Brand and customer loyalty researcher, Brand Key, has unveiled the results from its study into the ads hitting screens during this year’s Super Bowl.
Conducted a week before the first game, polling a national sample of 1,500 men and women, 18 to 65 years of age , The Super Bowl Engagement Survey has reported that nearly 60 per cent of Super Bowl advertiser this year’s will see real returns on their sizeable investments, with ad space this year costing around $126,000 per second.
The research examined 31 brands reported in industry publications and predictively measures respondents’ true reactions to brands within the context of the medium. Results correlate highly with consumer behaviour, and have been validated as reliable predictors of future brand purchase or consideration.
As such, advertisers are classified as “winners” if they score +5 or more brand equity points. “Losers” score -5 or more brand equity points, and “tied” refers to brand values left unaffected by the Super Bowl venue.
So far winners include the big food brands, with Doritos scoring +14 points for its social-media powered ads showing naughty animals, cute children and slapstick comedy. Other brands such as Taco Bell (+13), Coke (+11) and Pizza Hut (+11) ave also been making the biggest impressions on consumers. Coke rival, Pepsi, has failed to make the same impact with its Super Bowl efforts, but has still been classed a winner with +7 brand equity points. Meanwhile, Car.com (+10), Hyundai (+9), Audi (+8), Mercedes-Benz (+8) and Toyota (+5) were among the notable car brands which are due to see strong returns on their Super Bowl advertising investments. Brand Key has noted the Super Bowl advertising losers to be Century 21 which scored -9 brand equity points, followed by, Best Buy (-8), Kia (-6) and Wheat Thins (-5).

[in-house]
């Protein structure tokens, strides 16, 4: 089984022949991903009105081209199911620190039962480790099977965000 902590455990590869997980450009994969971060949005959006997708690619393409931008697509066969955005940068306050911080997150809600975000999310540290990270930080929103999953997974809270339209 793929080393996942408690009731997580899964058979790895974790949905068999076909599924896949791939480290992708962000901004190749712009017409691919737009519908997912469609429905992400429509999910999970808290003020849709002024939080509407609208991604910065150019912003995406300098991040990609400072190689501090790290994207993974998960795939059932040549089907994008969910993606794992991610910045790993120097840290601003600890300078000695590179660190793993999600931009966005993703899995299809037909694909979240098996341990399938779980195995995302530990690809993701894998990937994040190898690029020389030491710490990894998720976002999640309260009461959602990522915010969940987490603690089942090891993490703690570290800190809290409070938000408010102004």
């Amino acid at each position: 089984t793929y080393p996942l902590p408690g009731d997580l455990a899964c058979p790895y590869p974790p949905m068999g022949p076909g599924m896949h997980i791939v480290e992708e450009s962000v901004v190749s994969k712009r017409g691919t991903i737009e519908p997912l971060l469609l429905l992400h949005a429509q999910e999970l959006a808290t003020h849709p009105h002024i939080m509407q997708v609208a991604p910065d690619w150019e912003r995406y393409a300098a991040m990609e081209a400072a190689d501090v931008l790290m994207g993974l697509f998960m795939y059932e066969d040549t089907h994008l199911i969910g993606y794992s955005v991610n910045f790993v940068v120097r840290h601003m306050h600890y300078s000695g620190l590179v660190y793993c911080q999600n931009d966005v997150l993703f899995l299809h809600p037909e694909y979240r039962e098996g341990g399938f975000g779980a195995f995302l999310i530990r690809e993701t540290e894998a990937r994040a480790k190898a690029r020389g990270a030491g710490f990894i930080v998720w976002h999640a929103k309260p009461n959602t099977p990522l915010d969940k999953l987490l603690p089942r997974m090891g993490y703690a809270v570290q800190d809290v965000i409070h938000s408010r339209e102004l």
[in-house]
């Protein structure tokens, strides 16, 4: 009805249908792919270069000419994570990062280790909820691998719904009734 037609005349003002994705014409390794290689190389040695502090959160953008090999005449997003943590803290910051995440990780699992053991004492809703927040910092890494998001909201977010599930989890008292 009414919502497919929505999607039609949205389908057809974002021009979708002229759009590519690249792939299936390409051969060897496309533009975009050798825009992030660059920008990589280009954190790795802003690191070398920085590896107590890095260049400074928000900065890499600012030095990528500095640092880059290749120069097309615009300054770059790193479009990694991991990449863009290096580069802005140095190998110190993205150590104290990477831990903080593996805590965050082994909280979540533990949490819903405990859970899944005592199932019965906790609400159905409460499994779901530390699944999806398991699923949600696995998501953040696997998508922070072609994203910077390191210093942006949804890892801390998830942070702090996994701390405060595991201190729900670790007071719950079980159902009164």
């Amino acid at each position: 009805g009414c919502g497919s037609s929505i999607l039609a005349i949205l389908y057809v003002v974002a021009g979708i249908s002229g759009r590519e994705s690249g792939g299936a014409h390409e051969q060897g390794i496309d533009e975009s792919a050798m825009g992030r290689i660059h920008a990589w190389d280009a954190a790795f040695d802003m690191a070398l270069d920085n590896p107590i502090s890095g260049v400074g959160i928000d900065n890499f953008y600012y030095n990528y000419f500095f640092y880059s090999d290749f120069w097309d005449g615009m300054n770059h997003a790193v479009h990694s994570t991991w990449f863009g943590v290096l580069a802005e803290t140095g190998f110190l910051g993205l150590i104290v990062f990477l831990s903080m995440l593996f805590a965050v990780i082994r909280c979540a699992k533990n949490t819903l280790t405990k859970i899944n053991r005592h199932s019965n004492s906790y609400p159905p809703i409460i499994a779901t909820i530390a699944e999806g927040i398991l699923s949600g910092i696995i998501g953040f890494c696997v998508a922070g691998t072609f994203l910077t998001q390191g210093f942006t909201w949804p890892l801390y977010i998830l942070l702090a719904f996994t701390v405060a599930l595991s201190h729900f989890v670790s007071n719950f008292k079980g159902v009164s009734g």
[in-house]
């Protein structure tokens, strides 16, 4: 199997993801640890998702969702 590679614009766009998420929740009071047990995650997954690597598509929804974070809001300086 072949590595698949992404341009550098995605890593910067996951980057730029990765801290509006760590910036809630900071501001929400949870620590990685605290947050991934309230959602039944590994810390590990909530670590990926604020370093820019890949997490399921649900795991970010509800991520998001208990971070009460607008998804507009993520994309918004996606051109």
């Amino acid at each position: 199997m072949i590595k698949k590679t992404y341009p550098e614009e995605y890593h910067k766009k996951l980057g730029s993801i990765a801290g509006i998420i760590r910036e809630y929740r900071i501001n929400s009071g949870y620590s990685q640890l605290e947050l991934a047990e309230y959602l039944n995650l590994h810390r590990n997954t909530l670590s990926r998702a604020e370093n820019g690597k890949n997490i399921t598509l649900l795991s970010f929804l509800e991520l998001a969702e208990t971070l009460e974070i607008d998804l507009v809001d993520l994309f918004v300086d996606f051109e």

Those brands which are expected to be unaffected by the Super Bowl, scoring zero brand points, include Anheuser-Busch, Etrad, Fiat, Gildan, Lincoln, Milk, Samsung, Tide and Volkswagen. Robert Passikoff, Brand Keys’ president, said of the results: “The Super Bowl has long been a showcase of ‘creative’ advertising and ‘buy big’ audiences. But ultimately all advertising should be judged not on how it entertains but how it performs off the field. Does the ad engage customers, drive positive behavior, sales, and build brand equity. Awareness is what you get for your money in a game known as much for the payers as for the players, where it can cost more than $126,000 per second to run an ad.“The flattening of the playing field has not been lost on advertisers, who increasingly have moved to create up-front buzz for their ads, knowing their ads will get noticed – sometimes more than actual plays in the game – along with everyone else’s. Brands like GoDaddy.com and Coke have been posting sneak peeks of the ads that will ‘preview’ on game night.”Passikoff goes on to talk about the importance for these big brand to truly engage with the consumer: “With 30-second spots selling for $3.7-4 million this year on top of production costs, it should be a whole new game when it comes to ad effectiveness and ROI. You’re talking about ‘engagement’. And because engagement assessments are separate and apart from how many eyeballs were watching, and certainly entertainment, they’re a reliable ‘reality check’ that lets advertisers know how super their media buys will actually be.”Passikoff ends by saying: “A laugh, a sigh, or a tweet aren’t really acceptable returns on an investment this size. There may not be an ‘I’ in ‘team,’ but there is one in Return-On-Investment.”